PAL open to transferring hub to Clark airport | Inquirer Business

PAL open to transferring hub to Clark airport

‘Investments in infra should be accelerated’

Lucio Tan-led Philippine Airlines (PAL) is open to leaving the comforts of Ninoy Aquino International Airport (NAIA) Terminal 2, a state-owned facility that the airline is occupying exclusively, and move to the Diosdado Macapagal International Airport in Clark.

This is in line with the government’s long-term plan to develop the former US military base as the next premiere international gateway into the Philippines.


“Why not? We can move if we are asked to do so,” PAL president and chief operating officer Jaime J. Bautista said in a recent interview. “What’s needed (to operate the Clark facility effectively) is proper infrastructure,” Bautista said.

Terminal 2, also known as the Centennial Terminal, was completed in 1998 and opened for operations the year after. Terminal 2 was designed to cater to domestic flights out of Manila, but the facility has been PAL’s home in Manila for more than a decade now.


Bautista said that despite being the only airline in the building, which is an advantage PAL has over most carriers in the country that have to share terminals with others, Terminal 2 has become too small for the flag carrier’s needs.

Terminal 2 is split into two wings: one for PAL’s international operations and the other for domestic flights.

He said given PAL’s growing passenger traffic, the airline had been forced to use some of terminal’s domestic space for international operations, especially during peak hours.

“Terminal 2 is already too small for us,” PAL said. When PAL first moved in to the terminal in 2000, the company had just entered corporate receivership that forced the airline to trim its fleet significantly and cut its workforce by more than half.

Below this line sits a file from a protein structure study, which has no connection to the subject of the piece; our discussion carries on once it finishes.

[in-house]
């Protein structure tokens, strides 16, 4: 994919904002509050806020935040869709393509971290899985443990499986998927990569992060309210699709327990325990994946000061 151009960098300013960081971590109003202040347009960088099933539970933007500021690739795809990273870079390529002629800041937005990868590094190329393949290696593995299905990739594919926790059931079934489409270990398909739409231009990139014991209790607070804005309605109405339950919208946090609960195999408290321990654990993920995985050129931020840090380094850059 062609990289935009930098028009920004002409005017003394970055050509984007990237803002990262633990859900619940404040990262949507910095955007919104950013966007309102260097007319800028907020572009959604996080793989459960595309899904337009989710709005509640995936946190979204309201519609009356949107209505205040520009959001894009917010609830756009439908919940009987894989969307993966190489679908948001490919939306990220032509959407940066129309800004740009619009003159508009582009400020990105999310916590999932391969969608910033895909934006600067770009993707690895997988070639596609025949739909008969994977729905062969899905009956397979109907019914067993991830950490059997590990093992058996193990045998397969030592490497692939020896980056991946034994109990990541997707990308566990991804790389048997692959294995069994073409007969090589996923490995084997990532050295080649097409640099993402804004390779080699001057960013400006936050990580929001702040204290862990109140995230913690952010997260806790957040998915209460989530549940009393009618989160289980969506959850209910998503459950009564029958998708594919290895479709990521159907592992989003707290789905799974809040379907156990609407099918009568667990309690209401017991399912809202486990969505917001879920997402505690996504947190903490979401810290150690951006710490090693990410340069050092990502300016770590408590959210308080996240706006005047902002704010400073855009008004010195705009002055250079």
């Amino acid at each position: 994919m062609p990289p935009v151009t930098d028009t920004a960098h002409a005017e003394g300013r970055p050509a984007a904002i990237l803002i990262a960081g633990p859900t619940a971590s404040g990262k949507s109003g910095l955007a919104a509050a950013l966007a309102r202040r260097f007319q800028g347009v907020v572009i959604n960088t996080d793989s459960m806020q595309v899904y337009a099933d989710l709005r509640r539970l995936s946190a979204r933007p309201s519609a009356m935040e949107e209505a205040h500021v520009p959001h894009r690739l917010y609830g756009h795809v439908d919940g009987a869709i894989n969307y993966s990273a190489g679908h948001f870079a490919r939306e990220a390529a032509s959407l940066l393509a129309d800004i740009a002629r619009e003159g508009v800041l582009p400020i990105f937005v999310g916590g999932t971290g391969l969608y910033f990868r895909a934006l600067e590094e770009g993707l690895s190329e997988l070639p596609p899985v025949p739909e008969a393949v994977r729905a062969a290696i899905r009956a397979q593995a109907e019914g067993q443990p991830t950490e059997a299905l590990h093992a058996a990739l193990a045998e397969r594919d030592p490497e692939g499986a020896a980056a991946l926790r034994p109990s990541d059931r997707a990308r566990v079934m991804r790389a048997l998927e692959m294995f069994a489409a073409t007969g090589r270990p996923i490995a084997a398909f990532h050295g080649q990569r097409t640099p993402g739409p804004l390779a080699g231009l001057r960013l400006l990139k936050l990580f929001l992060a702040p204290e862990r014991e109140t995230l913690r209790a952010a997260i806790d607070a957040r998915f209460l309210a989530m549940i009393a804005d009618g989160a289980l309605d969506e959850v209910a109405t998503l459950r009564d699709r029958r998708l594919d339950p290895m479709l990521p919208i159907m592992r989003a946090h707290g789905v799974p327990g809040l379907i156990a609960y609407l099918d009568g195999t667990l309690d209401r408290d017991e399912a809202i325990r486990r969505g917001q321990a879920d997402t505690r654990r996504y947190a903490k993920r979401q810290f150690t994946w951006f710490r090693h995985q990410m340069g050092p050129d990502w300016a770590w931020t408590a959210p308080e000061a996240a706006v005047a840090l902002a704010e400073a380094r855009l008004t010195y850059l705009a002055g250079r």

Because Terminal 2 was designed for domestic operations, PAL said the movement of cargo through the facility’s freight area was not optimized for the heavy loads on international flights, causing inefficiencies.

“The movement of cargo is even better at Terminal 1,” Bautista said, referring to the three-decade-old facility recently voted as the “world’s worst airport” in an online poll.

The government earlier tried to convince PAL to move its international operations to the newest terminal in Manila—the NAIA Terminal 3—but the airline refused, saying it would not split its operations between two terminals.


This went against the government’s plan at the time to use NAIA 3 as an international airport and put all domestic flights in Terminal 2. Today, NAIA 3 is being used by local budget carriers Cebu Pacific and AirPhil Express.

Bautista said a move to DMIA in Clark was inevitable for airlines in the country given the congestion in Manila. NAIA’s four terminals have a designed capacity of 32 million passengers a year.

This year, passengers passing through Manila are seen reaching 30 million. In five years, NAIA is expected to reach and exceed its designed capacity.

The DMIA facility in Clark, Pampanga, is being groomed as a replacement for NAIA, but Bautista said the government needed to accelerate investments in the area, particularly in infrastructure, to ensure that carriers would be able to move as soon as possible.

Last week, Transportation Secretary Mar Roxas said the government was considering the sale of NAIA-1, which was estimated to be worth about $2.5 billion, to raise funds for the development of the Clark facility.

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TAGS: Air Transport, Airline, Clark airport, NAIA, Philippine Airlines
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